I love my nightly cup of tea, and it seems fitting to finish out National Poetry Writing Month with the same ritual I finish my day with. I can’t talk about tea without mention of Halifax’s Phil “Tea” Holmans. The proprietor of the World Tea House, Phil has a passion for tea that is unparalleled, and has just returned from travelling through Sri Lanka and India on his continuing tea journey. Find him on Facebook here.
Thank you all for reading along!
Water bubbles to a rolling boil
Pour slowly over leaves in pot
Steeping, familiar fragrance
filling air, filling cup
cradled in both hands
Warmth seeping through
When Mom made homemade bread, as many Newfoundlanders did, there was always a bit of leftover dough that would be rolled into little buns and fried in butter. These tasty treats are called toutons, tiffens, or damper dogs, depending on what part of the province you’re from.
pillowy soft bun
outwardly browned, split sideways
slathered in butter
Inspiration for tonight’s verse comes from what’s on tv: Stage 1 of cycling’s Tour de Romandie. The Tour de Romandie is a six-stage race, passing through the French-speaking cantons of Switzerland, a country not exactly lacking in food culture. Cheese and chocolate, it’s all about the cheese and chocolate. I could go on for days about chocolate, so in the interest of limiting the babble (too late right?) it’s gonna be cheese–fondue, to be exact.
Mon Dieu! Fondue
Quivering fondue forks, laden with
Rustic peasant bread cubes sit poised
On the ceramic pot rim
Hurry up, and
The Newfoundland Dog community is a small one, and the loss of a dog is felt throughout; such was the case this week as the Newf world learned of a shining star taken too soon. Rico was not my dog, and yet I knew him; as evidenced by the outpouring of love and sympathy from around the world, it’s clear a lot of folks feel that way. He was not our dog, and yet he was.
We know when we bring home a puppy that if things go as they should, we’ll be saying not just hello but goodbye. That’s the price we pay for their lifetime of love and joy; it doesn’t make it any easier knowing this, but still time does heal until we’re ready to welcome another beloved companion into our hearts.
This is for anyone who’s loved and lost an animal friend. We’ve all been there, and we will go there again, such are the rewards of opening our lives up to such companionship.
Ode to a Newfoundland Dog
His massive head is laid to rest
His massive heart, stilled, in his chest
And like his forebears gone before
Not just a dog, but so much more
With easy reach and steady grace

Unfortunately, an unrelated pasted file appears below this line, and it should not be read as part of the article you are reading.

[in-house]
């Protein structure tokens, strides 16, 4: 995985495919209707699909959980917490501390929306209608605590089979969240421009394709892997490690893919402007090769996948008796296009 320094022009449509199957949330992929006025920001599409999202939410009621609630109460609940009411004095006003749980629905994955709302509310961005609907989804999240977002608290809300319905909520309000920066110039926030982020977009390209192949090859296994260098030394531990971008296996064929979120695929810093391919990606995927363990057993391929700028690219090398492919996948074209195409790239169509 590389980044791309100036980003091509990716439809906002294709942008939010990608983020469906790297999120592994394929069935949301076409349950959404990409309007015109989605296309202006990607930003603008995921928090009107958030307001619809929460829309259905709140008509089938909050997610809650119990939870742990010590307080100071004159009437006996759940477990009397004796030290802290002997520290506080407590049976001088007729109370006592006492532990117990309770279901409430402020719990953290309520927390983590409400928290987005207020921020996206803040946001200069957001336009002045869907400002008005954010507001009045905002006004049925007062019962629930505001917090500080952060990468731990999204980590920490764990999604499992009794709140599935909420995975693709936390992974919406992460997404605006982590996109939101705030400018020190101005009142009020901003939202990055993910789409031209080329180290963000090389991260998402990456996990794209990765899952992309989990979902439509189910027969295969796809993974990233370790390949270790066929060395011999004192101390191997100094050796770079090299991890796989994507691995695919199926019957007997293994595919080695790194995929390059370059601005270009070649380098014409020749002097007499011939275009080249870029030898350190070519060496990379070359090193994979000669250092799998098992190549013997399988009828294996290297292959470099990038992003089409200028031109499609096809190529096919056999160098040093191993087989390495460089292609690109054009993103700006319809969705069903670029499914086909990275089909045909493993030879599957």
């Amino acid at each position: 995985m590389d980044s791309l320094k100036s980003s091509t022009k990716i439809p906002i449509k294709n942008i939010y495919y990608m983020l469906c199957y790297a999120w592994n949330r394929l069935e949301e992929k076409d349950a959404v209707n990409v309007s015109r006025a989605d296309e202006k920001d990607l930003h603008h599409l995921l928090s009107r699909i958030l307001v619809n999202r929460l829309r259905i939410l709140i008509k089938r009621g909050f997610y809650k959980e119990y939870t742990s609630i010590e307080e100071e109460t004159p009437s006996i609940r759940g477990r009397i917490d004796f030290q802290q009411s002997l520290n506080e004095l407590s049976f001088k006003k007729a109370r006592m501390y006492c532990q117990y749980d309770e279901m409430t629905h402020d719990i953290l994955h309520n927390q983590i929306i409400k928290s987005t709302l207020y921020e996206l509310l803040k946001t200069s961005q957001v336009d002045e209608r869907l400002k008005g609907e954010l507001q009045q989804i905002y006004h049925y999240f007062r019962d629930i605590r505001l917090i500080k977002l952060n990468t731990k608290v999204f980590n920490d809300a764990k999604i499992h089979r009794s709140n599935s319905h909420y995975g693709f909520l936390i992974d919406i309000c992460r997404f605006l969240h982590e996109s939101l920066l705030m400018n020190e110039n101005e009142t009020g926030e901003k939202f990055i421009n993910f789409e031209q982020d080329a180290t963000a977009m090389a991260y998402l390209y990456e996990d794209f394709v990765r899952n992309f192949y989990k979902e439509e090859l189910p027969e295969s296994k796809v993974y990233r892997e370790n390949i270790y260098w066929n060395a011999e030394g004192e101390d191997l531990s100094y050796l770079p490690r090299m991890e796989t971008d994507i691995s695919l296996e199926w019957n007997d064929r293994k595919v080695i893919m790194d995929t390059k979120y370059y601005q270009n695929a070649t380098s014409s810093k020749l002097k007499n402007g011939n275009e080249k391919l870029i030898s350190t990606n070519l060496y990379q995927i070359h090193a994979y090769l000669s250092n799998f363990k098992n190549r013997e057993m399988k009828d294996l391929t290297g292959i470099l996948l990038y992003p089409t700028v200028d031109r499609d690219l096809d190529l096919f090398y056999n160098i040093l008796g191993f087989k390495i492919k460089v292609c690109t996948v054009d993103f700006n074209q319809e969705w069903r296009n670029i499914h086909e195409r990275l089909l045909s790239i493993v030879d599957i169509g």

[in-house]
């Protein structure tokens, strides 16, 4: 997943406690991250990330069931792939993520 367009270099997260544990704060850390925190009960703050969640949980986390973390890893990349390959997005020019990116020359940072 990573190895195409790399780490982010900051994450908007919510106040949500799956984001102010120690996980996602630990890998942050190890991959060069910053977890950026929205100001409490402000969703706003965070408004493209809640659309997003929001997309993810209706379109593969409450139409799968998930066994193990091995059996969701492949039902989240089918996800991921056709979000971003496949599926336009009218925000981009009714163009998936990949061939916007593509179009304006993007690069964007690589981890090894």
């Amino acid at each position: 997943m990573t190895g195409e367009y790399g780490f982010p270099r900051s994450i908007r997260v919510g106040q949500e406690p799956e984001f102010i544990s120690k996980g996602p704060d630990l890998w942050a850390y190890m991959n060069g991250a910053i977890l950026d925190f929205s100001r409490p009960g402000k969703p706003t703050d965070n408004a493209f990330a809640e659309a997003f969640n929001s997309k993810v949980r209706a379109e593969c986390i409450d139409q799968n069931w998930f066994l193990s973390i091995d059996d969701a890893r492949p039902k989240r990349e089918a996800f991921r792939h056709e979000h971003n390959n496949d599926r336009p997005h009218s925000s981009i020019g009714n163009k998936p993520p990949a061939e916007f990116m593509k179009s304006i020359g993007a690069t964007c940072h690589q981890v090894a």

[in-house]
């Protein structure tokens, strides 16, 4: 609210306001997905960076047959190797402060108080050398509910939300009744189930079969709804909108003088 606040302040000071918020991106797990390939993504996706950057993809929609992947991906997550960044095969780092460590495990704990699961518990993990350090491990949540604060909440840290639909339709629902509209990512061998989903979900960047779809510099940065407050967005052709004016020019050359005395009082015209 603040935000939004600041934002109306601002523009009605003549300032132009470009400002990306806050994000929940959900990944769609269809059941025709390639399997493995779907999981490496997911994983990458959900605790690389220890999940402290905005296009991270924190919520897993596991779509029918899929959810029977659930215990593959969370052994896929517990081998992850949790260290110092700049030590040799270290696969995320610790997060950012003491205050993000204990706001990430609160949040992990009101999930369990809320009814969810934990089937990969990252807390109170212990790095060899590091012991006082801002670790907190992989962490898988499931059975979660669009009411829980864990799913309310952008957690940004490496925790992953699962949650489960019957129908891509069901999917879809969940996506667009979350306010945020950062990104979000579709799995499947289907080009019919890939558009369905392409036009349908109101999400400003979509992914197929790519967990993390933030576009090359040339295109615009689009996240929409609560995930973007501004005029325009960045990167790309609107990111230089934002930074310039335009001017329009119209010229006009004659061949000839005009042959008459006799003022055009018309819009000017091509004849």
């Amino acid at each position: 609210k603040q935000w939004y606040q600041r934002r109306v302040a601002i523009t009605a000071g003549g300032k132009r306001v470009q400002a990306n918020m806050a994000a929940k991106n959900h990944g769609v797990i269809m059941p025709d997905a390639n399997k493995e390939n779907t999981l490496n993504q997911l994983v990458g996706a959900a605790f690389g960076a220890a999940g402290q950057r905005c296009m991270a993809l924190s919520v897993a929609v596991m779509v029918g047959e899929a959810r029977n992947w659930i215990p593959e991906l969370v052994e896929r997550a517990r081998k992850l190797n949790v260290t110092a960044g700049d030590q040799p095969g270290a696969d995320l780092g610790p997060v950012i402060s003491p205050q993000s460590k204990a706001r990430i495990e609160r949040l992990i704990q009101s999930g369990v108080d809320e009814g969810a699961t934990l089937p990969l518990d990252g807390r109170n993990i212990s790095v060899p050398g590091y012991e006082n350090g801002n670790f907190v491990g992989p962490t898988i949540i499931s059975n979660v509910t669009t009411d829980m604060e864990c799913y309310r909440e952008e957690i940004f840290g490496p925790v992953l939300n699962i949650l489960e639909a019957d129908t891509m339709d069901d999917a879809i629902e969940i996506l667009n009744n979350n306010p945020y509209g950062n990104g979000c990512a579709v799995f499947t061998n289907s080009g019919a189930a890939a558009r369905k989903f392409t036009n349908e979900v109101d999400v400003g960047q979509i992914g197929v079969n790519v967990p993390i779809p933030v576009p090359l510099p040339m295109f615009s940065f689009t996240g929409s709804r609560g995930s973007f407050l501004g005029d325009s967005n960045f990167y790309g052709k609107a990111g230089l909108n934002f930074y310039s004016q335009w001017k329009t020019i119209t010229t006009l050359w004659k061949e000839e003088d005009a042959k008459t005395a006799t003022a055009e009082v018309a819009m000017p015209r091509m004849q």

He held his standard’s pride of place
With soft expression, soulful eyes
Faithful til his dying day
He broke the last command to ‘stay’
Called away, like those before
Not just a dog, but so much more
RIP MBIS BISS GrChEx/Am Ch You Make My Dreams del Basaburua DD CD RN CGN “Rico”
Photo Credit: JCPD Photograpy
Puppy Jack picks a beef bone clean
We feed our dogs a raw diet, and often laugh when we compare our bowls to theirs, because we put more thought into ensuring they have a healthy, varied diet while not being as worried over ours.
Ground game with bone
Tonight, they enjoyed local lamb necks, free range eggs and wild salmon while I had cookies and ice cream (hey, I have the flu, okay?).
Grain fed, hormone free
Best plates in the kitchen are
Going to the dogs
Fleur enjoys a smoked pig’s snout
I’m a pretty easy guest to wait on in a restaurant; sure, there are a few triggers that might set me off, remnants from my food critic days (warm bread with cold butter, e.g.) but overall, I will favour the folks who work the restaurant and be quite understanding if, say, it’s busy and the meal is taking a very long time (more remnants, this from my cooking days).
One thing I’ve noticed of late that’s becoming quite common is for the server to take every single dish or piece of cutlery off the table as it’s emptied. So, rather than wait for everyone to finish a course, they’ll snatch up one plate and come back later for the second. Or take away one glass. You know what that is? ANNOYING. Not only do I feel rushed, but the repeated interruptions as the server reaches in for fork, plate, glass, another fork, knife, cup, plate and so on is irritating and intrusive.
I’d love to hear how you feel about this!
In the meantime, here’s my NaPoWriMo entry for today, in the style of Dr. Suess.
Please do not remove that plate
I’m sure it wouldn’t hurt to wait
Until we finished what we ate
And enjoyed our dinner date
Please do not remove my cup
Suppose I want to top it up?
Linger over while I sup?
Why must you always interrupt?
Please do not make us feel bad
When we feel rushed it makes us sad
You should make sure that we feel glad
And we’ll make sure your tip we pad!